Bernard O'Riordan, Clarity Media Trainer
So you’re about to do a television interview or give a business presentation but your stomach is queasy, your heart is racing and your mind is blank.
Before you know it, presentation panic sets in and your worst fears start to become reality. It’s hardly surprising that many Australians would rather be dead than speak in public.
There are usually just a few simple reasons why people get nervous before giving a presentation or talking to the media, aside from the fear of failure.
It could be because they’re a perfectionist (they have to get it word perfect) or they’re insecure (they worry that they’re being judged badly).
Often nerves are related to uncertainty: not being sure about the content, how the audience will react or problems that might occur.
One of the keys to overcoming nerves is to stop second-guessing yourself and realise that the presentation is not really about you – it’s about the topic.
In fact, one of the most powerful bits of advice I was given by a public speaking coach several years ago was this: “Who cares what people think of you?.”
And it’s true. When you stop obsessing about what people might be thinking about you, and instead immerse yourself in the content, there’s just no time to focus on your nerves.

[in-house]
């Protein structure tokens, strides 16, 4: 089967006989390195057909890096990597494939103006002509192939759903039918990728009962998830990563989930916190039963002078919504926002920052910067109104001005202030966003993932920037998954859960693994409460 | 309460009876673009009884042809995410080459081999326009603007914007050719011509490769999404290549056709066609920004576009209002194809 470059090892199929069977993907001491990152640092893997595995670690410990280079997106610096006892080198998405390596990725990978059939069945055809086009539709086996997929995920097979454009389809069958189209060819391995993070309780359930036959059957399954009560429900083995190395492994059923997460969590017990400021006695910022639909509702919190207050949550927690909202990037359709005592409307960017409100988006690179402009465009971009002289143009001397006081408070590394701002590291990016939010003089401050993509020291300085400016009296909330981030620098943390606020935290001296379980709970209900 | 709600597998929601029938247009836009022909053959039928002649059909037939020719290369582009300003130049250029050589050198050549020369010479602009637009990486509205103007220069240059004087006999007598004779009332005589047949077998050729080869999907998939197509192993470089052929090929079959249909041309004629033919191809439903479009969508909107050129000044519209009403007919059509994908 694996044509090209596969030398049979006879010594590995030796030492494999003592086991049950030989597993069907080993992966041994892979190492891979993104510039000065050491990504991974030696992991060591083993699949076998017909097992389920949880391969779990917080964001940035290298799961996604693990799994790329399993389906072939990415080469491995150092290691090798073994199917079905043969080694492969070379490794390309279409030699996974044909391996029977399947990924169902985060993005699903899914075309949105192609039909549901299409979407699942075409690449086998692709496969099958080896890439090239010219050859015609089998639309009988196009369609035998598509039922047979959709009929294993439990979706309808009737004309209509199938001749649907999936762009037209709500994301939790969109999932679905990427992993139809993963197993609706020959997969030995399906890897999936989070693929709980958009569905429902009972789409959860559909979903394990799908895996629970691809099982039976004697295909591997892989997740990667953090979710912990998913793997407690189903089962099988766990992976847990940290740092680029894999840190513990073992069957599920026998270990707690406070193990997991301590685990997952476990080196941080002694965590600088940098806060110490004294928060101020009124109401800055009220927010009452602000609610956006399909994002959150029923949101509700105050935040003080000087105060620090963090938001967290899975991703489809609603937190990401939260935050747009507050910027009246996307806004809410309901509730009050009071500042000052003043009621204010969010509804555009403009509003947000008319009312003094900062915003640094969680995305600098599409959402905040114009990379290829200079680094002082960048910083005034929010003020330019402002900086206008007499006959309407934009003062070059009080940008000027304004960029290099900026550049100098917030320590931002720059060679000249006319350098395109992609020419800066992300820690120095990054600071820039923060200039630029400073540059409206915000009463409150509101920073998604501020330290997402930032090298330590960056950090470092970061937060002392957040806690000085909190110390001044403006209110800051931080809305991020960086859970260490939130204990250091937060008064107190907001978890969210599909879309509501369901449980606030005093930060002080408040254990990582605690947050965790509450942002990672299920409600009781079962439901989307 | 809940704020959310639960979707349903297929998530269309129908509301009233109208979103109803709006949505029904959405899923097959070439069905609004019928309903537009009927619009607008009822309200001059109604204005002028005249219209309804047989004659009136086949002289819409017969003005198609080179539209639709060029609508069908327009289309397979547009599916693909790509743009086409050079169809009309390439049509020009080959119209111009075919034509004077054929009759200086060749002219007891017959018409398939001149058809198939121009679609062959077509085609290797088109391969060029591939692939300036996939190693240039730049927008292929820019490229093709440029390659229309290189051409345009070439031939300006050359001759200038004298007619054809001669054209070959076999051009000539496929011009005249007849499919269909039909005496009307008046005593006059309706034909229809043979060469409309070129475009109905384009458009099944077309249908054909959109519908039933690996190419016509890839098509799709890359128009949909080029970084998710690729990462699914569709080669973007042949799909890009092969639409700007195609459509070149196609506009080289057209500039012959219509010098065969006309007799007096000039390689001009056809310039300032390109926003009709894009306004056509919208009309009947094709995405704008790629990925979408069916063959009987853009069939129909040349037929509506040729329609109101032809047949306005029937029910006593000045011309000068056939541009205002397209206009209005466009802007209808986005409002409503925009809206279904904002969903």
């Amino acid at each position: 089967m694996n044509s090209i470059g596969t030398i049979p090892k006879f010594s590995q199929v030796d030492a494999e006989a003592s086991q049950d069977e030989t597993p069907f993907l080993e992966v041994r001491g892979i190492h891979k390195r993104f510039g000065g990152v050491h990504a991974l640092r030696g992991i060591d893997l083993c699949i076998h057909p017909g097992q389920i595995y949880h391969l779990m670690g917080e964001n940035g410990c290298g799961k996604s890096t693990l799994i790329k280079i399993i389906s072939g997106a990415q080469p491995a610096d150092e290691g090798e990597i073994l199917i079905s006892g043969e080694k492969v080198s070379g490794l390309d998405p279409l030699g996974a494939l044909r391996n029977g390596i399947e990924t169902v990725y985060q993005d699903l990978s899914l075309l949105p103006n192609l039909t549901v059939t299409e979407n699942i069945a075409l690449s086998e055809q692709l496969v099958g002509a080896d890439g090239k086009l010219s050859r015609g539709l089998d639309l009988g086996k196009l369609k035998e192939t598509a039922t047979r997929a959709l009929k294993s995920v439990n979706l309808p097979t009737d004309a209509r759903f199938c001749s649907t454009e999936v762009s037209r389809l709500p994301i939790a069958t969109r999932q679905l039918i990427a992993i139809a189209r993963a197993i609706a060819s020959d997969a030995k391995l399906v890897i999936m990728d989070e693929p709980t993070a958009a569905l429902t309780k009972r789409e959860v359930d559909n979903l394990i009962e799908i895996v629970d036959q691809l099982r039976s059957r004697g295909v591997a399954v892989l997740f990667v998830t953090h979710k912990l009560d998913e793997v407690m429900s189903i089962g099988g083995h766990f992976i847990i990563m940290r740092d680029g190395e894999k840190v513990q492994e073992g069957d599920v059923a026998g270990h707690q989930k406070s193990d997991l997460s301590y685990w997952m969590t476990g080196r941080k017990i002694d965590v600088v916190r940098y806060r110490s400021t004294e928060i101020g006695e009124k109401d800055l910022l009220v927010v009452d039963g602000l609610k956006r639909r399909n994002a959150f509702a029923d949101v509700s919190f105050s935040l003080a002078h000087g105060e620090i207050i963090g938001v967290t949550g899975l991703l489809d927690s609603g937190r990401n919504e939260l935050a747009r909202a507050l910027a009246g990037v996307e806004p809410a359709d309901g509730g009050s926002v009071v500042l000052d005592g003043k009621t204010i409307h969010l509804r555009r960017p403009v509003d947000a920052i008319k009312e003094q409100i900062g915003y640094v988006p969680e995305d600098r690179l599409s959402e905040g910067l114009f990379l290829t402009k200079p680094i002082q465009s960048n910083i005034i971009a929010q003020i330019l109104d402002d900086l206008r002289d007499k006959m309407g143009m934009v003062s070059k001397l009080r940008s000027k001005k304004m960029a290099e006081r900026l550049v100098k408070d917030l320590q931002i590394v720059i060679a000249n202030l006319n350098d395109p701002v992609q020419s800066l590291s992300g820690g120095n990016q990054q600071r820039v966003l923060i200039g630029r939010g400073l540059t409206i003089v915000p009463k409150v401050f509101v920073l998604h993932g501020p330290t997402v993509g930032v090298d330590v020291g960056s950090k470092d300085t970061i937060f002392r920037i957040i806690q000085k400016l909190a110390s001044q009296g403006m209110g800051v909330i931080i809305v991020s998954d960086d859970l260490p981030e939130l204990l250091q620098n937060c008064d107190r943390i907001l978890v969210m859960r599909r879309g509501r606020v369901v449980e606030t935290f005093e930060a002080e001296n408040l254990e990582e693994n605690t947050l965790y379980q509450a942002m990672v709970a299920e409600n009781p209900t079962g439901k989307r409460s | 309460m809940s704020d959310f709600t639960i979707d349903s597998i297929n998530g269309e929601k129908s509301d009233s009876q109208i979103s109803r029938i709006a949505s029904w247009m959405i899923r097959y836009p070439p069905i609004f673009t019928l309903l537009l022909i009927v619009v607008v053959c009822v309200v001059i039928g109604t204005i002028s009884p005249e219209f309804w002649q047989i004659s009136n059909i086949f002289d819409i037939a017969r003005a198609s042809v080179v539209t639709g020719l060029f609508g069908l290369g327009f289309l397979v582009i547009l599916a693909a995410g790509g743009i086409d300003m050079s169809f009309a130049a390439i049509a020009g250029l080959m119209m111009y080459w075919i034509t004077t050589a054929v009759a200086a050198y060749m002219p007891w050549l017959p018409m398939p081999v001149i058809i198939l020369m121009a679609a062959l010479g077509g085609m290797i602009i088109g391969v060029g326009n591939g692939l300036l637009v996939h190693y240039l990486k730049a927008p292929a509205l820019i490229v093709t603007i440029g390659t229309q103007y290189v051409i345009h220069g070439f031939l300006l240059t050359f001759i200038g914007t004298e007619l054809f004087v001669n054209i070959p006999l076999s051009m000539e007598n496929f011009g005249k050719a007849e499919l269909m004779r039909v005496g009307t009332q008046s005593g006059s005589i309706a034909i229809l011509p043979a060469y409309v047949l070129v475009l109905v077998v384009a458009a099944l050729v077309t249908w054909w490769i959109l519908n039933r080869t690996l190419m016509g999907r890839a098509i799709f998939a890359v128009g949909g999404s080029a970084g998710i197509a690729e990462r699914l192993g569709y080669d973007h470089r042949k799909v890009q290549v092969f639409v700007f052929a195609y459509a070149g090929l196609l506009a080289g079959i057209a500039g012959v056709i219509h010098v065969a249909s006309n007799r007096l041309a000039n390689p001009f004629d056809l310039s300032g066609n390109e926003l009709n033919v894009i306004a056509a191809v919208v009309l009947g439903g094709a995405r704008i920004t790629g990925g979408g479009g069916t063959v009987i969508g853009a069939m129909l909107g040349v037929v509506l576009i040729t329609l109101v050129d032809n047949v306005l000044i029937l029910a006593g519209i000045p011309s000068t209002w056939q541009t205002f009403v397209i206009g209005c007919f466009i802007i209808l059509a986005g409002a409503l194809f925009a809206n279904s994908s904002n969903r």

That’s why it pays to know your content inside out. It’s your greatest safety net when nerves start to rear their ugly head.
The best business leaders know their material cold because they know that when they talk to a reporter, deliver a speech or make a presentation, content is everything.
Once you have identified and understood the source of your anxiety, you can start to manage and ultimately conquer your public speaking fears.
Here are a few simple tips to help you stand and deliver:
Leave Your Fears At The Door: In his book Fearless Speaking, author Gary Genard talks about getting out of your head and into your body. That starts by leaving your fears at the door (in an imaginary box) and for just 15-20 minutes, be yourself and perform with a concern in the world. It actually works.
Focus on your message: Your nerves will ease if you focus on your message and your audience, not your anxieties. Arm yourself with statistics, graphics, videos and other tools so that it's not all about you;
Know your content: If you're not familiar with your material, your nervousness will increase. Practice your presentation and revise it until you can deliver it with ease;
Stick to what you know: You're the expert, so stick to what you know and talk about your experiences. It's when you wander into unknown territory that you'll start to feel anxious;
Tell stories: One of the best ways to feel at ease, slow the pace and engage an audience is to tell stories;
Don't apologise for being nervous: In most instances your nervousness is only noticeable to you. Don't draw unnecessary attention to it, and chances are nobody will notice.